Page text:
Meteorological Satellites and INSAT Meteorological Component (Especially for GATE-Geospatial 2022)

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Meteorological Satellites

  • Carry sensors that are pointing towards the ground, enabling them to have bird eye view of the globe from the space.
  • Meteorological satellites set out around the Earth allow a complete surveillance of the atmosphere. Satellite imagery gives a global and consistent view of the organization of atmospheric features in a great variety of scales over large areas.
  • These data are now operationally available in various spectral channels of three generations of geostationary satellite systems, and the operational updating rate of the images has increased with a cycle of repetition of 30,15, or even 5 min.
  • Such tools help the human forecaster in the early recognition of high-impact weather phenomena. In operational weather forecasting, satellite imagery is used in combination with other meteorological data, especially with relevant numerical parameter fields.
  • This combined use (see EUMeTrain/EUMETSAT, 2012; COMET 2016) is a major requirement for an optimal detection of ongoing physical processes as well as to overcome the problem of an excessive amount of material in the forecasting environment.
Image United States from the GOES-17 Satellite
  • Meteorological satellites are of two types viz. Polar orbiting and Geostationary Polar orbiting satellites pass approximately over the poles at a height of about 850 kms.
  • The whole surface of the earth is observable by these satellites which follow orbits nearly fixed in space while the earth is rotating beneath them. The areas scanned on each pass (swath) are nearly adjacent at the equator with overlapping areas further poleward.
  • The swaths are usually about 2600 km wide. These satellites complete 14 orbits per day and thus can provide global coverage twice in 24 hours. Some of the polar orbiting satellites are NOAA, IRS, ERS-1 &ERS2, TRMM (low inclination) , DMSP, Oceansat-1 etc.
  • Geostationary satellites orbit around the earth over the equator at a height of about 36000 kms. They complete one orbit in 24 hours synchronized with earth՚s rotation about its own axis.
  • Thus they remain over the same location on the equator. The main advantage of geostationary satellites lies in the high time-scale resolution of their data. A fresh image of the full earth՚s disc is available every 30 minutes. However they have limited spatial resolution as compared to the polar orbiting satellites in view of their distance from the earth.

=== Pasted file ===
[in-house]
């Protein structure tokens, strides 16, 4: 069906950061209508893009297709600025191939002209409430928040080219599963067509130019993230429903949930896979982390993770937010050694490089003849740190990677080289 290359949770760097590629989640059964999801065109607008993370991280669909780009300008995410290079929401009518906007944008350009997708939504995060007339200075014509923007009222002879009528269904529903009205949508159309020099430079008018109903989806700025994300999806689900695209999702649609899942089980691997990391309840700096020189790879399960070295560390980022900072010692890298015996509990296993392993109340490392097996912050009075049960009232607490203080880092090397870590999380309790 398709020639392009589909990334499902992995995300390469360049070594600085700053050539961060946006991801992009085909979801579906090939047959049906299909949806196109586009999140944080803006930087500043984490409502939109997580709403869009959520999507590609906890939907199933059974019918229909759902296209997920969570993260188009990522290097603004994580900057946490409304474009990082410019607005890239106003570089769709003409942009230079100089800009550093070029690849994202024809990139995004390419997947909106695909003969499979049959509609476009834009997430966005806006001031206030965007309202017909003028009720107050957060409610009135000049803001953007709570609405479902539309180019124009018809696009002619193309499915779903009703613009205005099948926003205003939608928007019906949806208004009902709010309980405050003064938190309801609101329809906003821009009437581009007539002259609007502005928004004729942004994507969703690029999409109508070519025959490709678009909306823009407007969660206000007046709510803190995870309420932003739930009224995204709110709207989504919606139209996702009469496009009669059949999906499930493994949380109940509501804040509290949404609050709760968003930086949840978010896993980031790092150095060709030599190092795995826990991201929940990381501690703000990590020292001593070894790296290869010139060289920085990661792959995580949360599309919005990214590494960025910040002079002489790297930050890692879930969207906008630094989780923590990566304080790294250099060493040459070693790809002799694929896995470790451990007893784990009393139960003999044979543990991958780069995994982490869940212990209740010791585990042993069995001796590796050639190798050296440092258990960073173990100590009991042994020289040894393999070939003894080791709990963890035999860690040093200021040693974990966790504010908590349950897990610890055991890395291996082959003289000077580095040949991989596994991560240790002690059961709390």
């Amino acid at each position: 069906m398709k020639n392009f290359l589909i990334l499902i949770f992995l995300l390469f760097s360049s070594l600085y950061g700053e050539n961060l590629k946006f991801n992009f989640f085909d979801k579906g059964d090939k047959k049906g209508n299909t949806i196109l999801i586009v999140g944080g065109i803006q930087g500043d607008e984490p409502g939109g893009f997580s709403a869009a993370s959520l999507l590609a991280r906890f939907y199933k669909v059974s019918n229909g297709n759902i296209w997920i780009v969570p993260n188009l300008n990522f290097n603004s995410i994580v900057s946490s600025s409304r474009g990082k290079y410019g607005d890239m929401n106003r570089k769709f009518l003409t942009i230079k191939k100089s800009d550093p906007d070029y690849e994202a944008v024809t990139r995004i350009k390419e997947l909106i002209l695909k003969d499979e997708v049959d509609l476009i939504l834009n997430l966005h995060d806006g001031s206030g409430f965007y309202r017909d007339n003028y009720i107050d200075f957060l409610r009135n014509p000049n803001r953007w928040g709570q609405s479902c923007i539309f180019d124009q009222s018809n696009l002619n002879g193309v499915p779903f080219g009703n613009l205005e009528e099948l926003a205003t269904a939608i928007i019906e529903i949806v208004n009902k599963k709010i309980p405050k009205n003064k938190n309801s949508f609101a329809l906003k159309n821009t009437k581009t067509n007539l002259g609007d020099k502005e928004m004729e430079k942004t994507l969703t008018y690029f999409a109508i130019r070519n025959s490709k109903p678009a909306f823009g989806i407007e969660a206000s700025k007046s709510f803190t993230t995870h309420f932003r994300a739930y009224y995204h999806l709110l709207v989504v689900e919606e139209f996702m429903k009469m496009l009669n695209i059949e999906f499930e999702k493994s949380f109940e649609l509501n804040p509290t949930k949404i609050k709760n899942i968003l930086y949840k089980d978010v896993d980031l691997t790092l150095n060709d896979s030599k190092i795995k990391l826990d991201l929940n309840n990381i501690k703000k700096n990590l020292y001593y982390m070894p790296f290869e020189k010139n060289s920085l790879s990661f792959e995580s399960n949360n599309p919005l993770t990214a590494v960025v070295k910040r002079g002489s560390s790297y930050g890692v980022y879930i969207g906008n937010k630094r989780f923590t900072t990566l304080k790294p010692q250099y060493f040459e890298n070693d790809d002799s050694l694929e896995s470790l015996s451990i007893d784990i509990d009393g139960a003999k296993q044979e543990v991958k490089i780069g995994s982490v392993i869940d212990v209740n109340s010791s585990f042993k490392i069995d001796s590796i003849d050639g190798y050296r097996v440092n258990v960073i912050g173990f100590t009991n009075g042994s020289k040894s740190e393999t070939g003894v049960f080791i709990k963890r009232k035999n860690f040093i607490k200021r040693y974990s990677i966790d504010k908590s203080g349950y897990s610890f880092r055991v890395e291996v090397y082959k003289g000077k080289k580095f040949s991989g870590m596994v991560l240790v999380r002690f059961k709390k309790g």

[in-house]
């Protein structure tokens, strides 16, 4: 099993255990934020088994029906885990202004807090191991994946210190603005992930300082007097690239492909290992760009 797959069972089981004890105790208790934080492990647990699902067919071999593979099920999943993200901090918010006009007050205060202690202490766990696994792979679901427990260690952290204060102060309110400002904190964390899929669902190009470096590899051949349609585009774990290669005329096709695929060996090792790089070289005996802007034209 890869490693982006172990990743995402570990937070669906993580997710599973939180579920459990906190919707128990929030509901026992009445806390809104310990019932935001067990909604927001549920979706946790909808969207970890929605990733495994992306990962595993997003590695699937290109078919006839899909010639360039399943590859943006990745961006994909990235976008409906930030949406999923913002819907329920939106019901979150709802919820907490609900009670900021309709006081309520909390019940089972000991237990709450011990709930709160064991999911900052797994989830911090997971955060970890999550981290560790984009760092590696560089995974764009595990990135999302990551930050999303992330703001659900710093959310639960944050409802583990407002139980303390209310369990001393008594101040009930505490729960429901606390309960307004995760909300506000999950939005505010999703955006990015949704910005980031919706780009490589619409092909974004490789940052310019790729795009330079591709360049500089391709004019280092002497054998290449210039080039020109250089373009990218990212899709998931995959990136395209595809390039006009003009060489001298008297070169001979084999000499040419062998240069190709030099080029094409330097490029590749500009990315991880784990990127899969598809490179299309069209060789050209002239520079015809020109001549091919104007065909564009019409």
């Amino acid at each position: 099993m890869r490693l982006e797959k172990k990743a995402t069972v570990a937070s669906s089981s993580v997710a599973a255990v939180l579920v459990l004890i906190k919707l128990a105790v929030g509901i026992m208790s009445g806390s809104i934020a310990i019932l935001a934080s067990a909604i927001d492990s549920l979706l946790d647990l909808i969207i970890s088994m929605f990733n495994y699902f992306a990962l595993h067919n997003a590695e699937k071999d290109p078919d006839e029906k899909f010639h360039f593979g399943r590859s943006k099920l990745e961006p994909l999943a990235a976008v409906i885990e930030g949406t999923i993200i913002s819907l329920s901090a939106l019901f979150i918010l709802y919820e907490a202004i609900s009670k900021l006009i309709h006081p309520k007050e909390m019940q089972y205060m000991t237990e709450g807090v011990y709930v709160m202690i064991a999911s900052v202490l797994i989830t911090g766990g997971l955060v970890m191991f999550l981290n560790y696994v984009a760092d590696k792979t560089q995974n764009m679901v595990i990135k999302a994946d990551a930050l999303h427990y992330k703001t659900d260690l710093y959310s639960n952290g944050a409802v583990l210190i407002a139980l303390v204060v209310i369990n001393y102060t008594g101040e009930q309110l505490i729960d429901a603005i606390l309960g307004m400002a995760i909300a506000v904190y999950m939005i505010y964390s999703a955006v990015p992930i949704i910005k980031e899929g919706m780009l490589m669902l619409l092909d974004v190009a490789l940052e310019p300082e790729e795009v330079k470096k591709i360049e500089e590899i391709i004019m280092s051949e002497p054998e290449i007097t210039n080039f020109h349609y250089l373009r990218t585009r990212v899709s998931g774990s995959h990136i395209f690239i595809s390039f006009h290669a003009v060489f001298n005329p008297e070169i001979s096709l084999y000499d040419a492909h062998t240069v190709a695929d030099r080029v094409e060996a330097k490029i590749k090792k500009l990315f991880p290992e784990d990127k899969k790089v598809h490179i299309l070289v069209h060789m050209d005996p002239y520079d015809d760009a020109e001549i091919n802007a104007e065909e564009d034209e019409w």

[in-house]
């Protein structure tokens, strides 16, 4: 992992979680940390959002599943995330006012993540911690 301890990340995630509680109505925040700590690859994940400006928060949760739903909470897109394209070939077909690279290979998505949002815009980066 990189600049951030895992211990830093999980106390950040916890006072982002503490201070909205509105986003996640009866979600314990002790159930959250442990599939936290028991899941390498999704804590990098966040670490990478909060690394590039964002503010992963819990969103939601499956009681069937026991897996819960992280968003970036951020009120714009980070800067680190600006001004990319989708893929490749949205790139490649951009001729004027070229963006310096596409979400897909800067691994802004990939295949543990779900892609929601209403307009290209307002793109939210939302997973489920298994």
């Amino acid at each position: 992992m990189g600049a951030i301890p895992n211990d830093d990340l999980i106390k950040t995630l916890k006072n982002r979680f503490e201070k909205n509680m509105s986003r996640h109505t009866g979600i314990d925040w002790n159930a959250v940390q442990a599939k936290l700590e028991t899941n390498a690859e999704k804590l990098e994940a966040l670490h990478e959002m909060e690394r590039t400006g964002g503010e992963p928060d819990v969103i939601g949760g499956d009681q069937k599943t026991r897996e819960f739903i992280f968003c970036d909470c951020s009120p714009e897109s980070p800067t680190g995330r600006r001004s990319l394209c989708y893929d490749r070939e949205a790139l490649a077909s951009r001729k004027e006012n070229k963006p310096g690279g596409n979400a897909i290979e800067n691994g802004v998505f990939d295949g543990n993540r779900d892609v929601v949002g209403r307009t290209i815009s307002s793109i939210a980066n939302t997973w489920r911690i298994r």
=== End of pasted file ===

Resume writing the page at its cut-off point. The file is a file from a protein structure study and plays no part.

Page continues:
• Useful information is restricted to the belt between and south latitudes. Some of the examples of geostationary satellites are GMS (1400 E) , GOES-W, GOES-E, INSAT-1 and INSAT-2 Series. , GEOS, METEOSAT -5 (Positioned at ) , METEOSAT-6 etc.
Polar Orbiting and Geostationary Satellites

INSAT Meteorological Component

  • The Indian National Satellite (INSAT) is a multipurpose geostationary satellite, which carries both meteorological, and communications payloads. The INSAT-1D is located at and INSAT-2B is located at .
  • The VHRR (very high resolution radiometer) onboard the satellite has a visible (0.55 - 0.75 µm) and infra-red bands with resolution of 2.75 km and 11 km for INSAT-1 series, and 2 and 8 km respectively for the INSAT – 2 series.
  • The VHRR scans are taken every 3 hours on routine basis and half hourly to even less than that, for monitoring cyclones etc. One VHRR scan takes about 30 minutes to be completed and is made up of picture elements (pixels) in case of visible channel and pixels in case of IR channel. The meteorological component provides:
  • Round the clock, regular half-hourly synoptic images of weather systems including severe weather, cyclones, sea surface and cloud top temperatures, water bodies, snow etc. over the entire territory of India as well as adjoining land and sea areas.
  • Collection and transmission of meteorological, hydrological and oceanographic data from unattended data collection platforms.
  • Timely warning of impending disasters from cyclones and storms etc.
  • Dissemination of meteorological information including processed images of weather systems to the forecasting offices.
Cloud Cover over India as Seen by INSAT-3D
  • KALPANA-1 is located at 74 East and carries a Very High Resolution Radiometer (VHRR) capable of imaging the Earth in the visible, thermal infrared and water vapor bands.
  • It is the main operational satellite and 48 scans of this satellite with a frequency of half an hour, are taken daily. The products derived from the satellite data include cloud images in the visible, infra-red and water vapour channels, atmospheric motion vectors, sea surface temperature, outgoing long-wave radiation, quantitative precipitation estimates and upper tropospheric humidity.

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